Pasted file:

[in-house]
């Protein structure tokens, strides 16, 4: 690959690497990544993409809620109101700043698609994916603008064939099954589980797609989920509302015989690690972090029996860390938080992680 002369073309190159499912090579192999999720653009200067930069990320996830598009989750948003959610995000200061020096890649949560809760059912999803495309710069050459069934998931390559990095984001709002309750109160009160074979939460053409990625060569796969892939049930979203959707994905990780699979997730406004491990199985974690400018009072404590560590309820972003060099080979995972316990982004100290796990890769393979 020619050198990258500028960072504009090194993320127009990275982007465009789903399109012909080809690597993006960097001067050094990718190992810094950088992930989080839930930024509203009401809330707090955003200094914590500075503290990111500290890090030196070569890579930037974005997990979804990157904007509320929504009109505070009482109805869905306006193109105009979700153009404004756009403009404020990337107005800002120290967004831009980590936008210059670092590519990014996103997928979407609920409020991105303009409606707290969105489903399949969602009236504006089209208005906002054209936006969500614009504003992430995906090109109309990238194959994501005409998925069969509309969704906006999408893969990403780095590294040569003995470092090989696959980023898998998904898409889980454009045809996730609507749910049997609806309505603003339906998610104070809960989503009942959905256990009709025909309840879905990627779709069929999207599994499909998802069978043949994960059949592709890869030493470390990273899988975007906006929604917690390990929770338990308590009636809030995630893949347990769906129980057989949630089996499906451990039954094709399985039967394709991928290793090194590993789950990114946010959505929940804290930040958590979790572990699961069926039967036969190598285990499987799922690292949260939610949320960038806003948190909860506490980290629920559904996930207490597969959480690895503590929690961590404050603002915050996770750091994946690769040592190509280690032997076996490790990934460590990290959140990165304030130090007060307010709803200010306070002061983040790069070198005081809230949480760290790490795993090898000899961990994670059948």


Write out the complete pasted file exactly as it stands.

[in-house]
């Protein structure tokens, strides 16, 4: 690959690497990544993409809620109101700043698609994916603008064939099954589980797609989920509302015989690690972090029996860390938080992680 002369073309190159499912090579192999999720653009200067930069990320996830598009989750948003959610995000200061020096890649949560809760059912999803495309710069050459069934998931390559990095984001709002309750109160009160074979939460053409990625060569796969892939049930979203959707994905990780699979997730406004491990199985974690400018009072404590560590309820972003060099080979995972316990982004100290796990890769393979 020619050198990258500028960072504009090194993320127009990275982007465009789903399109012909080809690597993006960097001067050094990718190992810094950088992930989080839930930024509203009401809330707090955003200094914590500075503290990111500290890090030196070569890579930037974005997990979804990157904007509320929504009109505070009482109805869905306006193109105009979700153009404004756009403009404020990337107005800002120290967004831009980590936008210059670092590519990014996103997928979407609920409020991105303009409606707290969105489903399949969602009236504006089209208005906002054209936006969500614009504003992430995906090109109309990238194959994501005409998925069969509309969704906006999408893969990403780095590294040569003995470092090989696959980023898998998904898409889980454009045809996730609507749910049997609806309505603003339906998610104070809960989503009942959905256990009709025909309840879905990627779709069929999207599994499909998802069978043949994960059949592709890869030493470390990273899988975007906006929604917690390990929770338990308590009636809030995630893949347990769906129980057989949630089996499906451990039954094709399985039967394709991928290793090194590993789950990114946010959505929940804290930040958590979790572990699961069926039967036969190598285990499987799922690292949260939610949320960038806003948190909860506490980290629920559904996930207490597969959480690895503590929690961590404050603002915050996770750091994946690769040592190509280690032997076996490790990934460590990290959140990165304030130090007060307010709803200010306070002061983040790069070198005081809230949480760290790490795993090898000899961990994670059948």